Parents' Choice Foundation: Reviewing Children's Media Since 1978

Turbo Extreme Handheld

Turbo Extreme Handheld

Fall 2004 Toys
Ages: 6 - 9 yrs.
Manufacturer: LeapFrog Enterprises
Price: $34.99
The Turbo Extreme is a portable, one-player, hand-held game that combines the challenge of video games with the challenge of knowledge. Players choose from six different "games": Math Factory, Fact Blaster, Missing Letter, Hazard Math, Hazard Spelling, and Hall of Doors, and answer questions to achieve a high score.

In the Math Factory, the player chooses the operation (addition, subtraction, multiplication, or division), the factor to practice, and the question format (straight answer or multiple choice). Hazard Math and Hazard Spelling are timed games with arcade game elements. The player jumps to grab letters or numbers to complete word or math operations while avoiding mosquitoes, turtles and other critters. These games have several difficulty levels. Sound or pronunciation clues are given if wrong letters are selected in Hazard Spelling.

In the Missing Letter game, the player uses a Sherlock Holmes-type monkey to find letters missing from a word. A twist on the end of the game indexes through the alphabet and pushing in the button end of the game registers the selected letter.

Fact Blaster is a basic multiple-choice (and true and false), multi-disciplined, quiz show. It asks interesting and varied questions about many topics including earth science, biology/anatomy measurement, scientists, history (American and world), geography, astronomy, and physics. Because the Fact Blaster was the most popular with our testers, the frequent play determined that the game has a limited number of questions. However, cartridges with additional questions, at each of four grade levels (1 - 4) can be purchased for this game.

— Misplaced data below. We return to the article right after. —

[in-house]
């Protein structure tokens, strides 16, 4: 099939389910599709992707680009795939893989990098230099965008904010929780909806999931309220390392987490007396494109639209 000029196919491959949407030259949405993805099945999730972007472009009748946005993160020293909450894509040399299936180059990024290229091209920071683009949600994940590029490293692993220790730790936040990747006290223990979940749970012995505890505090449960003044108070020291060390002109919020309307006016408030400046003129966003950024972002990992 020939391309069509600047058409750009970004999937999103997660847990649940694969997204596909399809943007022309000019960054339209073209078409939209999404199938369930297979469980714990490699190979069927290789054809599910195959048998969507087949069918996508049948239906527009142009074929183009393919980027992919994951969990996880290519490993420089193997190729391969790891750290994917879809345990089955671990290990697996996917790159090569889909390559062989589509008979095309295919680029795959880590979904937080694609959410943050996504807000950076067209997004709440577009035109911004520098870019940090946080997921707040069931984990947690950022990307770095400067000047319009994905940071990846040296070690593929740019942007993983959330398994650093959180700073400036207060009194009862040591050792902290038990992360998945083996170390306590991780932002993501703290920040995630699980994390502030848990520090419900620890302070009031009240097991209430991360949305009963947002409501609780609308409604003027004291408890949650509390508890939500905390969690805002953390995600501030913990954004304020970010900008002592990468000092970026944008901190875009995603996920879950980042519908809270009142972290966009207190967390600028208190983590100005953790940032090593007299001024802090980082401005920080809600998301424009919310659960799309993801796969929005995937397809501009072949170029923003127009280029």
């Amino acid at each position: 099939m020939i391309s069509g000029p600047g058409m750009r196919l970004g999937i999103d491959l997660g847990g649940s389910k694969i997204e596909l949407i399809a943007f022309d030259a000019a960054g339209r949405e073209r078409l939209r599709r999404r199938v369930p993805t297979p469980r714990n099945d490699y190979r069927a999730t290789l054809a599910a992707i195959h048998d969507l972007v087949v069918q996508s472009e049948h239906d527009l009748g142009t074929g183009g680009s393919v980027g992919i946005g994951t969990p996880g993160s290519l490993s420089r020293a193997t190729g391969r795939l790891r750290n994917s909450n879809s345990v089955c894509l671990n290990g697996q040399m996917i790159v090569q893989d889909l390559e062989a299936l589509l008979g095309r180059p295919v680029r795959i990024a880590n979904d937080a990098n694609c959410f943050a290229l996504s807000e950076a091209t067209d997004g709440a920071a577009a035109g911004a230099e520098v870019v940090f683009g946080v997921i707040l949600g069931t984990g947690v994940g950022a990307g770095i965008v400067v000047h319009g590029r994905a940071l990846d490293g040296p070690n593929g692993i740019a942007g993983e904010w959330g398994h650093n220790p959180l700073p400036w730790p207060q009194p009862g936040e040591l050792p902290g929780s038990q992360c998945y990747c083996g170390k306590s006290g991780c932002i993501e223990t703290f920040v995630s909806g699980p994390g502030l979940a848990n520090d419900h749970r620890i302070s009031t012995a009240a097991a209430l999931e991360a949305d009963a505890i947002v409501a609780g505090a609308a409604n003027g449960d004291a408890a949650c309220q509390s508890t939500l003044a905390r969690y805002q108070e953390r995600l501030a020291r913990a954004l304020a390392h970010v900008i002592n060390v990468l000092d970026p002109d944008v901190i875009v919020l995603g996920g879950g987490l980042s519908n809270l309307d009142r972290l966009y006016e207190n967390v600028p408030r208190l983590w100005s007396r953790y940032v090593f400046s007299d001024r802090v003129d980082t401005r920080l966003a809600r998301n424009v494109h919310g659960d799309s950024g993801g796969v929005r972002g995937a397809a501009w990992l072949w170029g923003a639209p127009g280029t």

The pleasant narrator's voice lends words of encouragement and praise throughout the games with both correct and incorrect responses. Comments such as "Talented", "Amazing", "Nice", "Way to go", and "Stellar" (my personal favorite) help provide a sense of accomplishment. In addition, related facts or trivia are thrown in periodically to make things interesting. For example, in a question about what planet has colorful rings around it, the correct answer of Saturn prompts a comment that the term Saturday comes from the planet Saturn.

An excellent travel toy that can be played with or without headphones, this is an extra fun way to keep math and spelling fresh for the kids over summer vacation.

Ellie and Don Homce   ©2004 Parents' Choice
Don and Ellie Homce are the parents of two sons. Ellie is a former chemistry and physical science teacher and trainer in the hazardous materials field. Currently a professional volunteer at local schools and a thrift shop, Ellie continues to pursue her interests in art. Don is a health and safety and environmental science professional who enjoys building and fixing things. He has been a Boy Scout Leader for the past ten years.

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